You Can’t Catch Alzheimer’s Disease, Can You?

You Can’t Catch Alzheimer’s Disease, Can You?

By Guest Blogger,
Tyler Kokjohn, PhD.

Transmissible ADAlzheimer’s disease (AD) does not spread from person to person like a cold virus, but some recent findings suggest the unsettling possibility it might be transmitted through medical procedures (1).

Deadly diseases have been transmitted through medical procedures such as blood transfusions, organ transplants and surgery.  In fact, this new concern about AD was sparked by the grim legacy of a past medical practice in which hormone preparations obtained from human cadavers were injected into children who were not growing normally.  What the physicians did not know at the time was that pathologic prions, abnormally shaped proteins producing the rapidly lethal neurodegenerative illness known as Creutzfeldt-Jakob disease (CJD), contaminated some of these hormone preparations.  Over two hundred cases of fatal CJD appeared ultimately in patients who had received cadaveric growth hormone supplements (2).

An unforeseeable sequence of events is thought to have led to the cadaveric growth hormone therapy tragedy.  CJD is a rare disease most often appearing in persons over age 60 (3).  Although clinically obvious CJD is rare, protein mis-folding occurs spontaneously during normal aging and many outwardly healthy persons die with some pathologic prions in their brains.  Perhaps these individuals would have succumbed to CJD if they had lived a little longer.  Hormone therapy necessitated pooling pituitary tissue from large numbers of deceased donors some of whom probably harbored toxic CJD prions without exhibiting any signs or symptoms of disease.  Unfortunately, over 200 hormone recipients received enough pathologic prions during their treatments to develop CJD in short order.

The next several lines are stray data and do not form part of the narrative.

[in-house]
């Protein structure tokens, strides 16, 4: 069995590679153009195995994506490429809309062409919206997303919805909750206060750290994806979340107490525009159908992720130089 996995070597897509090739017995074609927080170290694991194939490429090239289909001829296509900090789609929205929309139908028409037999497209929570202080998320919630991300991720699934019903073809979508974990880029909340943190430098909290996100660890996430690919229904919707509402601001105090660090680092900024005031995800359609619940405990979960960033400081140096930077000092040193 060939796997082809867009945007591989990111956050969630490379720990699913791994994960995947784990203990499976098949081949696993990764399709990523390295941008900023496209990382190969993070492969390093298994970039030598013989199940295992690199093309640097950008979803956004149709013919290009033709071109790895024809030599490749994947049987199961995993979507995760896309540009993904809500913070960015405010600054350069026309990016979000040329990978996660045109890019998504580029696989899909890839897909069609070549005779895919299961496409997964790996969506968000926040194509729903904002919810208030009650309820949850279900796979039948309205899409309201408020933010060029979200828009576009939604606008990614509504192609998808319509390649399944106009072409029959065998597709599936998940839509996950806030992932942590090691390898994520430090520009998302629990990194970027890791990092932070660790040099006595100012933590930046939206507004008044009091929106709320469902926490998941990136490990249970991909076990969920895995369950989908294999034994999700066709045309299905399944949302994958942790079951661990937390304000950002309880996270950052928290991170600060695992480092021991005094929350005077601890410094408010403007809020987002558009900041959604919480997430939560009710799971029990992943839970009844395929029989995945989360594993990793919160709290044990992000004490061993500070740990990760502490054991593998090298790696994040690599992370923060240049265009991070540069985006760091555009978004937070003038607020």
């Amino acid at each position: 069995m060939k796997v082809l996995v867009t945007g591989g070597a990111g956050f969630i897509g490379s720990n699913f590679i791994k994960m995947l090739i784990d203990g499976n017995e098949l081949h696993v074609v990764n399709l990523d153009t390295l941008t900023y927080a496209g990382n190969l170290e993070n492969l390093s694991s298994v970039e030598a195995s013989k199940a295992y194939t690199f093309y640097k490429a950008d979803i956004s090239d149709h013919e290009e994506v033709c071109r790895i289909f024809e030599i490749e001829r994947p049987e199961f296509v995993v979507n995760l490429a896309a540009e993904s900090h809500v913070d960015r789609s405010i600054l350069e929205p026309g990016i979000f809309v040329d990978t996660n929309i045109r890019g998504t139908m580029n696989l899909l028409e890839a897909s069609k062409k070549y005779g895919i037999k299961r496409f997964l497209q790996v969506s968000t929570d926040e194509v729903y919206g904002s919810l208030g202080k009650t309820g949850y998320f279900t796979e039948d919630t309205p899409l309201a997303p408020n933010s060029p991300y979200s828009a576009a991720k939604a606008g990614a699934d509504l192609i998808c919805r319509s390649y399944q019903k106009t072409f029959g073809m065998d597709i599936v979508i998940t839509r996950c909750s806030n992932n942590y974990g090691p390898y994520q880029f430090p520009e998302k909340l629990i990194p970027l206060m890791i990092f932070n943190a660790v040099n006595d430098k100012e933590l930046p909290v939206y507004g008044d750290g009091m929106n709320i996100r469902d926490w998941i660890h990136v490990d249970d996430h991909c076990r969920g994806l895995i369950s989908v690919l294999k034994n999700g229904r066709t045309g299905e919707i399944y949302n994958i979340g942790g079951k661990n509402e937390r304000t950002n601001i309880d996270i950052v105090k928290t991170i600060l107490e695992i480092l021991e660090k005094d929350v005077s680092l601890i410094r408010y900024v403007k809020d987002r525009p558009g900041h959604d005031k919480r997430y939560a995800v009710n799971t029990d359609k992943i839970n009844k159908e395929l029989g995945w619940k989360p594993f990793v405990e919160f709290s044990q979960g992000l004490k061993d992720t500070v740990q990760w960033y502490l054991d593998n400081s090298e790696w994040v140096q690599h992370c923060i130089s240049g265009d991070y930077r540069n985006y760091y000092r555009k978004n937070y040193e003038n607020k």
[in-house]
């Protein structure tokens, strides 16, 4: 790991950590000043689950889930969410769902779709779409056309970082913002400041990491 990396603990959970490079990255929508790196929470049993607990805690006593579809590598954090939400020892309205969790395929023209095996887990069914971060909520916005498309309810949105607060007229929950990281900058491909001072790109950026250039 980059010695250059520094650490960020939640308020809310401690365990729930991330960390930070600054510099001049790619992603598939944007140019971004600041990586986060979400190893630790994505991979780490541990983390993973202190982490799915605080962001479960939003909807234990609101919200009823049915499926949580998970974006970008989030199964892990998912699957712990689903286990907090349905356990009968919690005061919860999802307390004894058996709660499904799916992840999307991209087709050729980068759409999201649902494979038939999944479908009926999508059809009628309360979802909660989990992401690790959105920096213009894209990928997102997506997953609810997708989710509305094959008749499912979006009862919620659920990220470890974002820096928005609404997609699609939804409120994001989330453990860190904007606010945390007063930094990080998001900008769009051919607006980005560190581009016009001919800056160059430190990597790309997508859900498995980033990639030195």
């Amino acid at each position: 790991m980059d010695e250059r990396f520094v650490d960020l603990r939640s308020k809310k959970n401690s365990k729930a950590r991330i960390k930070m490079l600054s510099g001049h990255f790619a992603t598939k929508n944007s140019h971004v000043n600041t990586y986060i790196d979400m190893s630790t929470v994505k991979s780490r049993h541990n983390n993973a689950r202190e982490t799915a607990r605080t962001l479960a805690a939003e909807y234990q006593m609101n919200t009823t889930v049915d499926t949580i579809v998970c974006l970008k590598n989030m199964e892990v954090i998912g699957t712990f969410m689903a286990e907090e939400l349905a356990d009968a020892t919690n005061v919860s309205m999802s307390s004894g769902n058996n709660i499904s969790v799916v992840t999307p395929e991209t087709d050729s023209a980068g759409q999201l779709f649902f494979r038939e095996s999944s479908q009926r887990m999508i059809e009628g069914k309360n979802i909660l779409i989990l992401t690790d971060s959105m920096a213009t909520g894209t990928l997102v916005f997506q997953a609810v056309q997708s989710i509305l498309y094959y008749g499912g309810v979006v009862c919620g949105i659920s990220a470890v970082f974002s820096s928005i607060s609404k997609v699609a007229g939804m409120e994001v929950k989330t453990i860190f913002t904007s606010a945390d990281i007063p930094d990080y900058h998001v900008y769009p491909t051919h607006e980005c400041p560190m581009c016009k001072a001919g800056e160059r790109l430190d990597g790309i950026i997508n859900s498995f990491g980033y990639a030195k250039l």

Examination of brain tissue samples from a small group of the growth hormone recipients who died of CJD revealed half of them had amyloid deposits reminiscent of those found in AD patients.  However, these patients were much younger than the typical AD patient and finding such amyloid deposits in them was unexpected.  After ruling out the possibility the results could be explained by genetic mutations linked producing early onset AD, the investigators recognized there was an alarming possibility some CJD prion-contaminated growth hormone injections also transmitted this key pathologic change linked to AD dementia as well.

Another medical procedure, transplantation of cadaveric dura mater, the tough outer covering of the brain, has also been recognized to have transmitted CJD.  A second study of several deceased CJD patients who had received transplants of cadaveric dura mater (the tough outer covering of the brain) revealed the presence of AD amyloid pathology in some of them.  The observations may be explained in several ways, but the results are consistent with the idea that that dura mater transplants also promoted amyloid pathology development.

These new observations have potentially staggering implications.  Scientists do not know how prions produce the massive neurodegeneration characteristic of CJD, but they have convincing evidence the process begins when a normal protein changes its shape.  These abnormal prions seed and spread this neurotoxic change throughout the brain by initiating a relentless chain reaction which forces their remaining normal relatives to adopt the pathologic shape.  The toxic seeds may appear spontaneously, but CJD has been confirmed to have been transferred through several types of medical interventions including contaminated growth hormone injections, surgical procedures and transplants.  Pathological changes associated with several neurodegenerative disorders may spread through the brain using similar prion-like mechanisms (4), prompting concern that medical procedures could also spread AD and other conditions as well.  Discovering some recipients of cadaveric growth hormones and dura mater grafts who died of CJD (5) also had amyloid deposits suggests these treatments introduced the seeds necessary to initiate both CJD and AD-like pathologic changes.